For rapid prototyping you could mill or etch your own PCBs, but that's a non-trivial thing to do for any sort of compact or complex design though.

Depending on volume assembly houses could do everything in a day, but again you usually need to coordinate it with them in advance so they can fit it into their build schedule.

If you really needed something fast, and coordinated it well between your vendors and assembly house you could have everything ordered on Day 1 and a built unit in hand by the end of Day 2. Provided nothing goes wrong and all your vendors could actually meet the demand.

The price premiums attached to this however are incredibly high, digikey charges something like 60 dollars in the US for overnight shipping. That's nothing compared to the rapid rates for board and assembly houses. I've done it for the odd project, but those were in instances where there was already a time crunch and money was not a huge concern.

From my professional experience however it's just not worth the hassle. It also is more probable you'll mess something up if you're rushing. Plan your project out so you can do other useful work while waiting for your stuff to show up.

  • \$\begingroup\$ In general it requires a lot of planning and it's a major hassle. It's difficult to comprehend why it needs to be that inefficient. Keeping spare cycles available on machines and combining many orders for parts is a fairly trivial thing to do. Paying 1000 USD for around six boards every couple of weeks would also be reasonable considering alternative costs. At least as or possibly more complex processes (including injection molds from scratch, milling and high definition 3D printing works at shorter cycles). Sure, there are external components, but again - poor planning and tools. \$\endgroup\$ – Lauri Voll May 3 '17 at 1:58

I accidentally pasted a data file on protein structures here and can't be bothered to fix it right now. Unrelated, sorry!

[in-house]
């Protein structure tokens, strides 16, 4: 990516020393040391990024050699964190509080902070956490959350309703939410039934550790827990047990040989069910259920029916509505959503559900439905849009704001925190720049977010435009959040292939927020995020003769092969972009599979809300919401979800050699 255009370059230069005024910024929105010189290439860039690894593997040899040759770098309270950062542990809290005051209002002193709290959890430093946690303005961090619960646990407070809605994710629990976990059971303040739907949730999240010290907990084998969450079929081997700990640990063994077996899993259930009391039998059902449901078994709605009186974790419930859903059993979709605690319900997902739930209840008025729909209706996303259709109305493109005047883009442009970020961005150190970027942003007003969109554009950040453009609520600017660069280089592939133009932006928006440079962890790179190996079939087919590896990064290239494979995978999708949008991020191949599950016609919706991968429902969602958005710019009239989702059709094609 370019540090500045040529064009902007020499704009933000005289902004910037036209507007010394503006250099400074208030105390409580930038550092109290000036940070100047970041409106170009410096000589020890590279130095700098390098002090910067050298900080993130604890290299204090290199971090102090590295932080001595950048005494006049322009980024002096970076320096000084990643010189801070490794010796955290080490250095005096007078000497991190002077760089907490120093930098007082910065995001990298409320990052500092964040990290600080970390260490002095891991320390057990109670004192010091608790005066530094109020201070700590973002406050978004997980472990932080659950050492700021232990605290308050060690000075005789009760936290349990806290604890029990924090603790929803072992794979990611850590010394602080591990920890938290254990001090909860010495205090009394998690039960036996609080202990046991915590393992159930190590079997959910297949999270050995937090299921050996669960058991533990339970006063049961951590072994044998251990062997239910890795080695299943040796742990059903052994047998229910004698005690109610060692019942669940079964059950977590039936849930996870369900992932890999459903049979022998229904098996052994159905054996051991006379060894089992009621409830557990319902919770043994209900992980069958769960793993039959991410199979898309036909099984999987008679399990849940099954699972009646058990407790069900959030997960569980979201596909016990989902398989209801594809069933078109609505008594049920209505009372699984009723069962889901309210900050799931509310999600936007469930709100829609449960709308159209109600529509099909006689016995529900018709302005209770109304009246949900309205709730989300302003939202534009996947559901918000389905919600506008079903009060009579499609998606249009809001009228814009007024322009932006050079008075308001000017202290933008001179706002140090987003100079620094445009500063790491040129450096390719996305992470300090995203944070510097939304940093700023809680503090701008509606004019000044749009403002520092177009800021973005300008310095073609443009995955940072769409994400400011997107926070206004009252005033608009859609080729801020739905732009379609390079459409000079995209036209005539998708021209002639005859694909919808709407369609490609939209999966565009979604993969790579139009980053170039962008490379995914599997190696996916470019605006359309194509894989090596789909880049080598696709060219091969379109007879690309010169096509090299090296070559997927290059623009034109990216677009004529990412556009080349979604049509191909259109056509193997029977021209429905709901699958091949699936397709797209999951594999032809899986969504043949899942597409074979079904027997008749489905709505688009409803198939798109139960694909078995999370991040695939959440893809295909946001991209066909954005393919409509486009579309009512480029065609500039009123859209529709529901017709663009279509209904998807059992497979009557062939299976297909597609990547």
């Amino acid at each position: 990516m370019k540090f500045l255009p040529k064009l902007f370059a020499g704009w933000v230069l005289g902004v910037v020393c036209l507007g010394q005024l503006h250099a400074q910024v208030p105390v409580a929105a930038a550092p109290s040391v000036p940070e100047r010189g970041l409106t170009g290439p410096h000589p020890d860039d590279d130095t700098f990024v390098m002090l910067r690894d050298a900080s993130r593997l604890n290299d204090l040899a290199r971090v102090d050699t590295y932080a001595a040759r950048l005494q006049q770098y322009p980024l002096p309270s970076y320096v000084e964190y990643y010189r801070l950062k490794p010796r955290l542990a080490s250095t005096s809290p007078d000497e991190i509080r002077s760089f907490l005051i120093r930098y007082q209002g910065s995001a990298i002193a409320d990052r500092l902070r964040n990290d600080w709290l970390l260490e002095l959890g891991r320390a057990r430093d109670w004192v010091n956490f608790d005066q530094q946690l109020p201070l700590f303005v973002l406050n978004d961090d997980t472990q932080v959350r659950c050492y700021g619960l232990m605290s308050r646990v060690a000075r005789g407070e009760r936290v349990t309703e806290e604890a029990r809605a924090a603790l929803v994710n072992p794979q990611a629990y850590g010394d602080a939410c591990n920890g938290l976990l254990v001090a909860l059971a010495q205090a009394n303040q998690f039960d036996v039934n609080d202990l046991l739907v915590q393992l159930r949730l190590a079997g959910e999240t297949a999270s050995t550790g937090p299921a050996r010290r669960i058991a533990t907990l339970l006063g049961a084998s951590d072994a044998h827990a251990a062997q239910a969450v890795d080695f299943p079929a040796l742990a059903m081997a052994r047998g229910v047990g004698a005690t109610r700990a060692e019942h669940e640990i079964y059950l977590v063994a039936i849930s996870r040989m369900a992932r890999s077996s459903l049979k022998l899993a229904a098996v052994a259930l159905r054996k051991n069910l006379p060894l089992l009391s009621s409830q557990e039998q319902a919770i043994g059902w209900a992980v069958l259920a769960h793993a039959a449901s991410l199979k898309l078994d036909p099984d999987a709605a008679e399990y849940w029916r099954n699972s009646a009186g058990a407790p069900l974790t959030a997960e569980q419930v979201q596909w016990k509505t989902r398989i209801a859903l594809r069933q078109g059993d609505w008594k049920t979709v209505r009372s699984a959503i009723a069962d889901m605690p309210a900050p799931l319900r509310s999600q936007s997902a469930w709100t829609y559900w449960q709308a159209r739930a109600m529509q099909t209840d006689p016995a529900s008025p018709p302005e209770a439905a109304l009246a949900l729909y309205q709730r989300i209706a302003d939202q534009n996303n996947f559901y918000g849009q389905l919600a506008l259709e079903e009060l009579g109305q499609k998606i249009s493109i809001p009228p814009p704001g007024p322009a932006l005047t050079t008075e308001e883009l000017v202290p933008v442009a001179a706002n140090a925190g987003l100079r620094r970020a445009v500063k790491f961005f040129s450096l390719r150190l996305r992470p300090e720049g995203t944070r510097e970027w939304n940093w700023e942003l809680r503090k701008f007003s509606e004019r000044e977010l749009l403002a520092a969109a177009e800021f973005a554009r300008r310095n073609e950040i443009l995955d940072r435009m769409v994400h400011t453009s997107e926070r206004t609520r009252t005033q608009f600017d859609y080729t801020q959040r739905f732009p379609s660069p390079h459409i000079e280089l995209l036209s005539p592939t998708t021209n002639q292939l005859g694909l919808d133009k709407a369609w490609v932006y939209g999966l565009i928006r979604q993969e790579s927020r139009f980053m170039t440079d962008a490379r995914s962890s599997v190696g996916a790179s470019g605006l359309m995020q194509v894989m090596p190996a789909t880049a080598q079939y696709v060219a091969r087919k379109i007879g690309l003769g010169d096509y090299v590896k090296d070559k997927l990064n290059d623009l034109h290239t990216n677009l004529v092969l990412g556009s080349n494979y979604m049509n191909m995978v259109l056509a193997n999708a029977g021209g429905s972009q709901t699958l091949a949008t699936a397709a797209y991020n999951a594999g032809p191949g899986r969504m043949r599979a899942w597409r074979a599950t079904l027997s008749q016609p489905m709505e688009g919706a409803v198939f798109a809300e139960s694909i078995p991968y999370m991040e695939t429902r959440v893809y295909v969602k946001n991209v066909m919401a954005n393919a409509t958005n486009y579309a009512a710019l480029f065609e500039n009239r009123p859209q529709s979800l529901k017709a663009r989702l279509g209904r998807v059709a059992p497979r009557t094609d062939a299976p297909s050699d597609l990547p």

• \$\begingroup\$ Poor planning and tools doesn't quite cover it. Modern PCB manufacturing doesn't have tooling overhead like it used to, it's just that the fabs using the newer processes are overseas. They're fairly efficient operations for the most part. Manufacturing mostly just takes time due to the chemical processes, drilling, etc. DFM verification takes time as well. Not to mention all the different stackups and other options people could want. That's why groups like oshpark limit certain options. 3d printing has much less setup overhead. I can't speak to injection molds as much. \$\endgroup\$ – alphasierra May 3 '17 at 2:50
  • \$\begingroup\$ My party trick when I want a fast prototype is to notice that usually the BOM is at least mostly settled well before the layout is done. I mean sure sometimes a few passives change after that point but the long lead stuff is usually pretty well fixed by the time the schematic is done. If you have a decent relationship with your assembly house you can usually pay them to source the BOM before you are in a position to sent them the PCB files. Sometimes I will even book programming and machine time at this stage, this removes the procurement element from the process can can get a board in a week. \$\endgroup\$ – Dan Mills May 3 '17 at 15:09